Bid for Circuit City: Blockbuster says it's offered more than $1 billion for the troubled electronics retailer, which is a 56 percent premium over Circuit City's stock price as of Friday. But the response has not been positive. Circuit City said it had "fundamental questions" about the proposal, including Blockbuster's ability to finance its offer. CC has a point. Blockbuster isn't exactly the picture of financial health - and its core business is slowly disappearing. (AP)
SAG rebuffs actors plan: As expected, the board of the Screen Actors Guild deferred – some say gutted – a proposal to limit those who can vote in the upcoming contract negotiations to working actors. More than 1,400 SAG members, including some heavy hitters, called on the board to require that only actors who work at least one day a year be allowed to vote. But board members argued that it would disenfranchise most guild members. From the LAT:
The board referred the matter to a committee, which proponents widely interpreted as a rejection. "I don't think there is a will to address this issue seriously under the current leadership," said actor Ned Vaughn, one of the petition organizers. "We're disappointed, but that hardly means we will go away." In SAG, any member in good standing can vote on the film and TV contract. Actors qualify for membership if they have appeared in a principal or speaking role in a SAG film, video, television program or commercial. Also eligible are extras who have worked at least three days on a SAG-covered show in their lifetimes and people who qualify to join through a sister union.
Fremont makes sale: The OC mortgage lender had been ordered by regulators to boost up its cash position or risk being taken over by the government. So Fremont General has reached a deal to sell the assets of its investment and loan bank. The buyer is CapitalSource, a commercial lender in Chevy Chase, Md. that will form an industrial bank in California. The purchase price isn't expected to offset the deposits being bought, according to Fremont. So CapitalSource is expected to loan the company $200 million as part of the deal. (Washington Post, OCBJ)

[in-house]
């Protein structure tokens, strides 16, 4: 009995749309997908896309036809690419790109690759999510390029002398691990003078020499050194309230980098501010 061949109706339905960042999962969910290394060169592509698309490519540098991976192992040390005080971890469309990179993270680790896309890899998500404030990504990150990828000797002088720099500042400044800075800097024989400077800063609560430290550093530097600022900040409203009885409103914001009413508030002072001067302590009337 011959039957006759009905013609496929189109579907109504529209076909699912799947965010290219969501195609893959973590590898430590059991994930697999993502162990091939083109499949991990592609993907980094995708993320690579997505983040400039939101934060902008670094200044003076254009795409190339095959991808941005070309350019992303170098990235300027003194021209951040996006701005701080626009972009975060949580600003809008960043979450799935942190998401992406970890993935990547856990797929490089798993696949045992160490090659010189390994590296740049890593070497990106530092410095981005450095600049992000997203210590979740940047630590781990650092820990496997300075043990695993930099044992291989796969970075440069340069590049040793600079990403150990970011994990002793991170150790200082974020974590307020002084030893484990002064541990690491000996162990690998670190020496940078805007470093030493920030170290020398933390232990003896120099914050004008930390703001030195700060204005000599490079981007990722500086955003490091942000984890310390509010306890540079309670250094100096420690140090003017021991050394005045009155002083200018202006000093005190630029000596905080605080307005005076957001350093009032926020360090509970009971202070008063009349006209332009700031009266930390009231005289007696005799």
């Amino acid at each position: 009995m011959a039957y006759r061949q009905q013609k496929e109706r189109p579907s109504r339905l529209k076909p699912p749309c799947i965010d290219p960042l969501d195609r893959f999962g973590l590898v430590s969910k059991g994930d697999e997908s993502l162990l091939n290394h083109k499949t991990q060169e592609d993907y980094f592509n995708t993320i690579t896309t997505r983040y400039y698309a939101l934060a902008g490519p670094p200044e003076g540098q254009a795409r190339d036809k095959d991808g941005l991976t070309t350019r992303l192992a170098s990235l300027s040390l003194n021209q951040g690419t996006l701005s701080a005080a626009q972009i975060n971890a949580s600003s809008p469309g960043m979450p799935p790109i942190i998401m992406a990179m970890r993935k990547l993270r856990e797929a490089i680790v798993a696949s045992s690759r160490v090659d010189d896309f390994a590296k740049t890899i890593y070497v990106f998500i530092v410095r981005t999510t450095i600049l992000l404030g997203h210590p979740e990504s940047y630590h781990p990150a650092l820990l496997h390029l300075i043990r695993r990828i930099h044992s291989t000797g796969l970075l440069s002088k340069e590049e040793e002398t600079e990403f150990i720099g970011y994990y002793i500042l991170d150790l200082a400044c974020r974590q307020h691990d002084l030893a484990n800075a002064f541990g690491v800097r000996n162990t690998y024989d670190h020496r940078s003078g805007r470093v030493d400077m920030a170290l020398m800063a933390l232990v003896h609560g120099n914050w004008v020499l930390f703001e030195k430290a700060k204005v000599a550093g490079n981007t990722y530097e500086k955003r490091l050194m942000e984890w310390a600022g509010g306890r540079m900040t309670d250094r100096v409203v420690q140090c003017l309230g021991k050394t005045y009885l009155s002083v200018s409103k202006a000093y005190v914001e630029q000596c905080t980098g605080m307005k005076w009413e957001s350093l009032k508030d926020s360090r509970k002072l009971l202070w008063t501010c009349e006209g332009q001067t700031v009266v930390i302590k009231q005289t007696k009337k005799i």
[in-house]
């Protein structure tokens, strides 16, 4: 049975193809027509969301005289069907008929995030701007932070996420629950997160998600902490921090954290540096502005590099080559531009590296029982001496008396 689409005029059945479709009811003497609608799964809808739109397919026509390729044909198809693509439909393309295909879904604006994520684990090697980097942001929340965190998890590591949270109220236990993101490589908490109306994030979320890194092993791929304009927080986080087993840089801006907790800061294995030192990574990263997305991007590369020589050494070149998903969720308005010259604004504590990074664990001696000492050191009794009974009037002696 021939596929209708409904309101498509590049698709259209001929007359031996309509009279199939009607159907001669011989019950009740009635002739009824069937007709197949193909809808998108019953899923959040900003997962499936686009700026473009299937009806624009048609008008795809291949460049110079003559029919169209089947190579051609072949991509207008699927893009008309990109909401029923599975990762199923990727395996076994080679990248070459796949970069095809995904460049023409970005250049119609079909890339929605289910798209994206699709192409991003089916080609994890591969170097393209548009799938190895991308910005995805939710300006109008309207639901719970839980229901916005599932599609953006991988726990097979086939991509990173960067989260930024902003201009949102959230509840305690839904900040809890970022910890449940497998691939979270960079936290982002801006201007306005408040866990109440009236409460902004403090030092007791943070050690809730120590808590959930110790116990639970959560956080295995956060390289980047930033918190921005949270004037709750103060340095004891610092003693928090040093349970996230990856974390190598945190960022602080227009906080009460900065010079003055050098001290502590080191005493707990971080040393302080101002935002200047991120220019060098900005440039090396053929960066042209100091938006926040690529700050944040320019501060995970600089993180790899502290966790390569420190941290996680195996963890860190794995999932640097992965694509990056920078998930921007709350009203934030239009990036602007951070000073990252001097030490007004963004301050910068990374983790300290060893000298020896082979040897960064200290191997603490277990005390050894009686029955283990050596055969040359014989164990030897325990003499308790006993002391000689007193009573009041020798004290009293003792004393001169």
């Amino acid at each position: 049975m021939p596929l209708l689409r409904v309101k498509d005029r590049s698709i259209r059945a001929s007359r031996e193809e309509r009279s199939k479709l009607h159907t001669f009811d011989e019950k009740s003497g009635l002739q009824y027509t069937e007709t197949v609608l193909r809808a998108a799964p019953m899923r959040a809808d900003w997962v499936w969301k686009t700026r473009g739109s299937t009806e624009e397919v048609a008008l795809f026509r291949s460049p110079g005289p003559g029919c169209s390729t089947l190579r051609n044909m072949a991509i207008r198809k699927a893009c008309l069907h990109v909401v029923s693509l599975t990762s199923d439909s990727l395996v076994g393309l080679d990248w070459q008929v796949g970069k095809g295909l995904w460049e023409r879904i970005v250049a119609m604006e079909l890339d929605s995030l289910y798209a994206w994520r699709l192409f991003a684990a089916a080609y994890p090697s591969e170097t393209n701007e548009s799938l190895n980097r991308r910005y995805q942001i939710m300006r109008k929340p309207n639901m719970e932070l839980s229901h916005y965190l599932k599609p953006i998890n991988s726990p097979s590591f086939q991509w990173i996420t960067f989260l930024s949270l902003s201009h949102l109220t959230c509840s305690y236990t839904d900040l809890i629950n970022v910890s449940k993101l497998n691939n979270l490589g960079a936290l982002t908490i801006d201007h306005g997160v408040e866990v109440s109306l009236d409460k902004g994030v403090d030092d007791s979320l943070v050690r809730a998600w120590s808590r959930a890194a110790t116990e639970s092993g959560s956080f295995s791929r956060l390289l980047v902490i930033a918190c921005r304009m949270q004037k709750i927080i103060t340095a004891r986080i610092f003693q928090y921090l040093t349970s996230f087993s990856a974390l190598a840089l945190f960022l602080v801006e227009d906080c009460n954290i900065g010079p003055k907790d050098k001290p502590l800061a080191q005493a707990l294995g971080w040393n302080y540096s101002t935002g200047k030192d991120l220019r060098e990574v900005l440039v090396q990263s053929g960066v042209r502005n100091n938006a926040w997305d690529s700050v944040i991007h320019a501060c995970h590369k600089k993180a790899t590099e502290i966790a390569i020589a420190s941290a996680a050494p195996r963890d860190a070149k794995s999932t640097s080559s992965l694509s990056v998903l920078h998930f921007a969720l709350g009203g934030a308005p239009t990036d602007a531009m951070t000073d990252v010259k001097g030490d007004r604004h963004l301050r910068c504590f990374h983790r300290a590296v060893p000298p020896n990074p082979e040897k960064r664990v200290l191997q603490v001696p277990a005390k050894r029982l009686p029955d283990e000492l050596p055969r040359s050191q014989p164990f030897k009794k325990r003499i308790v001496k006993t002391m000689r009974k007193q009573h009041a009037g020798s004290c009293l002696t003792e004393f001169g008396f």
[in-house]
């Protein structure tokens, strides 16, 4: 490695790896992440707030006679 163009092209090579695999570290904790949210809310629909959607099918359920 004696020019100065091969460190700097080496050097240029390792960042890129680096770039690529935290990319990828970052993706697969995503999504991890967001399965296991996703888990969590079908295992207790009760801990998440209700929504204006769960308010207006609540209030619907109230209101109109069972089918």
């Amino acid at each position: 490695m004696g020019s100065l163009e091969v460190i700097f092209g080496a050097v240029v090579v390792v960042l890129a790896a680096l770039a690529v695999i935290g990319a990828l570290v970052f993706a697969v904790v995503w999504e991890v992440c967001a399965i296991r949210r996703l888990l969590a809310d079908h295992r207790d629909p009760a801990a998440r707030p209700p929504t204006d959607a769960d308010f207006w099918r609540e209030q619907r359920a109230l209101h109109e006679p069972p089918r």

American back in business: The airline's fleet of 300 MD-80 jetliners is in service after last week's maintenance fiasco. As of last night, there were still some passengers who had not yet been able to find other flights. (NYT)
More airline consolidation: With Delta and Northwest expected to join hands, another big merger appears to be waiting in the wings: United and Continental. It gets a bit incestuous but basically Northwest has an ownership position in Continental that effectively gives it veto power over any Continental sale. But if Northwest is out of the way, Continental is free to cut its own deal with United. (Chicago Tribune)
Less scrutiny of big companies: Just in time for tax day: Major corporations have about a one in four chance of being audited by the IRS, down from about three in four in 1990. (Americans with incomes above $100,000 have a 1 in 59 chance.) A new report finds that the agency is shifting its focus away from big corporations to smaller companies, private partnerships and other private entities. But the IRS says it's not that simple. From the NYT:
Companies of all sizes, as well as wealthy individuals, have embraced the use of partnerships and other opaque entities in an effort to minimize taxes, the officials said. Sometimes those arrangements cross the line into tax abuse; Enron used hundreds of them to commit fraud. Because large companies increasingly use such partnerships, the I.R.S. has stepped up scrutiny of these entities. “These aren’t mom-and-pop grocery stores we’re auditing,” said Barry Shott, a deputy I.R.S. commissioner. The I.R.S. has not reduced its scrutiny of large corporations, he said. Instead, it is focusing on the private partnerships some of these companies use to avoid paying taxes.